Supreme Court: Insurance Companies are Obligated to Prioritise Fairness over Profit The Supreme Court has stated that an insurance company is obligated to interact with the insured sincerely and equitably, rather than solely prioritising its own financial gains. The obligation of good faith applies to both parties equally, as affirmed by Justices AS Bopanna and Sanjay Kumar, who noted...
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Supreme Court: Insurance Companies are Obligated to Prioritise Fairness over Profit
The Supreme Court has stated that an insurance company is obligated to interact with the insured sincerely and equitably, rather than solely prioritising its own financial gains.
The obligation of good faith applies to both parties equally, as affirmed by Justices AS Bopanna and Sanjay Kumar, who noted that the insurance company holds the responsibility to reveal all pertinent information within their awareness.
In this instance, the plaintiff, who had engaged in prawn cultivation spanning 100 acres, secured insurance coverage from an Insurance Company. A significant outbreak of the bacterial ailment 'White Spot Disease' occurred along the eastern coast of Andhra Pradesh, resulting in extensive prawn mortality. The plaintiff triggered the policy, yet the Insurance company entirely rejected the appellant's claim, arguing that the complainant had violated policy terms due to inadequate and inaccurate record-keeping. The National Consumer Disputes Redressal Commission (NCDRC), in addressing the complaint, evaluated the overall loss at ₹30,69,486.80. Unsatisfied with this verdict, the complainant appealed to the Supreme Court.
The Court highlighted the fundamental principle that utmost good faith, referred to as "uberrima fides”, is a fundamental prerequisite in an insurance contract.
The Supreme Court Bench underlined the foundational tenet of insurance law, emphasizing the imperative of utmost good faith in the contractual relationship between parties. The principle of good faith mandates that neither party can withhold facts within their awareness. Both the insured and the insurance company bear the responsibility to divulge all pertinent information, as the principle of good faith extends uniformly to both sides.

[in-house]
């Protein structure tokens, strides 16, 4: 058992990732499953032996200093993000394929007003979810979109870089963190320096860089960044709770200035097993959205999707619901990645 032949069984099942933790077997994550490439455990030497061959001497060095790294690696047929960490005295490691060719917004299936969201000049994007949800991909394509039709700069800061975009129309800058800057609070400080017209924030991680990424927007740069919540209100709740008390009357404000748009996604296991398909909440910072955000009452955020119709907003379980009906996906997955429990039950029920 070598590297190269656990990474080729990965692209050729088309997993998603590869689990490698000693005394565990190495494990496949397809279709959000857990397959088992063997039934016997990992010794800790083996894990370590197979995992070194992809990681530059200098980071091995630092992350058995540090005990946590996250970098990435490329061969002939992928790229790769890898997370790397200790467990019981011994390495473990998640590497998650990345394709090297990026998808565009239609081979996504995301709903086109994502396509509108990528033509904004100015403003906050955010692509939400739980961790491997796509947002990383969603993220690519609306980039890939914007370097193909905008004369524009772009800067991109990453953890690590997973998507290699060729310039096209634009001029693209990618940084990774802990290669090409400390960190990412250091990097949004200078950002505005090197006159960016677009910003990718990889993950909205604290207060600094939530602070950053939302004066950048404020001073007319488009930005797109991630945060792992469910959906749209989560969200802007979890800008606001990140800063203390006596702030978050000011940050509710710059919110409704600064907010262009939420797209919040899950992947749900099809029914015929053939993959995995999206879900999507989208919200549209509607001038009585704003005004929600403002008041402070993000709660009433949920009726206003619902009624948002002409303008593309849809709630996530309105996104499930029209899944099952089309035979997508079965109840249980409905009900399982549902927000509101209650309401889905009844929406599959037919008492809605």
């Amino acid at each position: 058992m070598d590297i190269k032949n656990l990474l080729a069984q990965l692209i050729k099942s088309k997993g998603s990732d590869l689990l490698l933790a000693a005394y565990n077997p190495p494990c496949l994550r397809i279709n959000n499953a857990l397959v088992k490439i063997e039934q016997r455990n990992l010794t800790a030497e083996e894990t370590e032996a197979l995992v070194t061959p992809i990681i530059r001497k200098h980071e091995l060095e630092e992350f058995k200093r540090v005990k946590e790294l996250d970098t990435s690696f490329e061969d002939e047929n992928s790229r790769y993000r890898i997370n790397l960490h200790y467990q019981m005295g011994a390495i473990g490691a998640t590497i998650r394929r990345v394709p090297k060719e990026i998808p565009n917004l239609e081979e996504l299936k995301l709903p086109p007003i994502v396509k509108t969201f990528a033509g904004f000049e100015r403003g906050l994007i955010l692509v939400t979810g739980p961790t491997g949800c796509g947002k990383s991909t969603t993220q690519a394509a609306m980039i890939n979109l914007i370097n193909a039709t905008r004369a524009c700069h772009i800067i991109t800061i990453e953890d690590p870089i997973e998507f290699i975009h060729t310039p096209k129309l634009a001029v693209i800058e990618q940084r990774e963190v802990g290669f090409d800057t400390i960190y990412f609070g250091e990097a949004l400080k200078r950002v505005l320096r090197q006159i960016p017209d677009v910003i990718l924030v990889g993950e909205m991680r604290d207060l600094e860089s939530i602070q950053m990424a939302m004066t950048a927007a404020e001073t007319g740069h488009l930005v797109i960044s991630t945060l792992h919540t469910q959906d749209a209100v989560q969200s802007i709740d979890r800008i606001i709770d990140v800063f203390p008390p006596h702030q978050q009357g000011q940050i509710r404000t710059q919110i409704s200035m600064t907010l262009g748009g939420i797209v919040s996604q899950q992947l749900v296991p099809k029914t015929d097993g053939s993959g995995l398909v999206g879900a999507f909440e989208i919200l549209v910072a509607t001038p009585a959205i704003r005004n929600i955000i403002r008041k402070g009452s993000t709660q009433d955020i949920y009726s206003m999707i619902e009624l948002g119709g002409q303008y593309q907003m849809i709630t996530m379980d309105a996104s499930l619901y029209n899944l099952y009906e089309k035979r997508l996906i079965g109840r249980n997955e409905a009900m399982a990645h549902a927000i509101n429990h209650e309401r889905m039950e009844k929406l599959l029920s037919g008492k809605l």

“This obligation and duty would rest on both parties not only at the inception of the contract of insurance but throughout its existence and even thereafter," the Court said.
The Bench highlighted that the insurance company summarily disregarded the Death Certificate dated May 1, 1995, provided by the officials of the State Fisheries Department in Visakhapatnam.
The Top Court held the perspective that the insurance company's dismissal of the Death Certificate dated May 1, 1995, solely based on its disagreement with the contents, was not a valid rationale for disregarding it entirely. Particularly noteworthy was the fact that such certification originated from impartial and reputable entities, which likely accounted for the insurance company's substantial emphasis on it within its guidelines.
“In any event, it is not open to an insurance company to ignore or fail to act upon a certificate or document that it had itself called for from independent and impartial authorities, subject to just exceptions, merely because it is averse to it or to its detriment. Having undertaken to indemnify an insured against possible loss in specified situations, an insurance company is expected to make good on its promise in a bonafide and fair manner and not just care for and cater to its own profits," the Court said.
Granting the appeal, the Court directed the insurance company to transfer an amount of ₹45,18,263.20 to the appellant, along with straightforward interest at a rate of 10 per cent from the date of the complaint until the date of actual payment, within six weeks.